This support traditionally came in part from eating the flesh of dead creatures. In later times these deaths have been removed to slaughterhouses, and their flesh wrapped in plastic and made into a commodity. Or the killing has been circumvented by vegetarianism, which is more or less what you might expect an aging hippie to advocate. Snyder, a lifelong archer, has considered the complicated fact that the civilizations that lived in closest harmony with their natural surroundings spent many of their working hours in pursuit of fish and game. The position he arrives at is morally more ambiguous than either that of many animal rights activists or that of the Beef Industry Council (whose egregious current slogan is “Real Food for Real People”). “Other beings (the instructors from the old ways tell us) do not mind being killed and eaten as food, but they expect us to say please, and thank you, and they hate to see themselves wasted,” he writes. “There is no death that is not somebody’s food, no life that is not somebody’s death.” But instead of taking this as a sign that “the universe is fundamentally flawed,” we should participate in the web as a sacrament.

The archaic religion is to kill god and eat him. Or her. The shimmering food-chain, the food-web, is the scary, beautiful condition of the biosphere. Subsistence people live without excuses. The blood is on your own hand as you divide the liver from the gallbladder. A subsistence economy is a sacramental economy because it has faced up to one of the critical problems of life and death—the taking of life for food.

This is not a prosaic argument about biological determinism. Just the opposite.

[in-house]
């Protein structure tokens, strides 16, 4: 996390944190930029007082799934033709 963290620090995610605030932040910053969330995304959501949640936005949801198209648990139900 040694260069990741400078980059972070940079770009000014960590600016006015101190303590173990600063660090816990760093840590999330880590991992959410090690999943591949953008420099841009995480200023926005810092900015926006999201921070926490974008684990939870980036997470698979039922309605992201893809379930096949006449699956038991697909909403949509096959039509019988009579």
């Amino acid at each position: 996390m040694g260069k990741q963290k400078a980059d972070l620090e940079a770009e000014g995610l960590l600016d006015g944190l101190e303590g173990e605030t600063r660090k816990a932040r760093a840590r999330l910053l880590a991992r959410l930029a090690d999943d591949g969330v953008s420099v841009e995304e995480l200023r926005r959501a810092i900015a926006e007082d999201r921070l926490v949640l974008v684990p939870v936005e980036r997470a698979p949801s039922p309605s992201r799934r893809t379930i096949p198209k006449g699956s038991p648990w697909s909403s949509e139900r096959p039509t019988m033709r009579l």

If we do eat meat, it is the life, the bounce, the swish, of a great alert being with keen ears and lovely eyes, with foursquare feet and a huge beating heart that we eat, let us not deceive ourselves.

In practice his view would mean not eating meat you hadn’t raised yourself or seen raised, without cruelty; it would mean hunting, if you hunted, with a solemnity not found in most American sportsmen; it would mean welcoming other predators back to the woods, instead of fighting (as hunters across America have fought) against wolves and coyotes and other competition; it would mean singing for your supper. In older times, in older legends, Snyder says, animals

liked the human people and enjoyed being near them for their funny ways…. They still wanted to be seen by people, to surprise them sometimes, even to be caught or killed by them, so they might go inside their houses and hear their music.

It would mean, finally, admitting that you too are an animal, and even welcoming your eventual inclusion in the food chain. “We are all edible. And if we are not devoured quickly, we are big enough (like the old down trees) to provide a long slow meal to the smaller critters.”

What sort of animal are we exactly? “What sucks our lineage into form?” We are larger than a wolf, smaller than an elk…not such huge figures in the landscape…. Berries, acorns, grass-seeds, apples, and yams all call for dextrous creatures something like us to come forward.” But it’s not pure function. If we are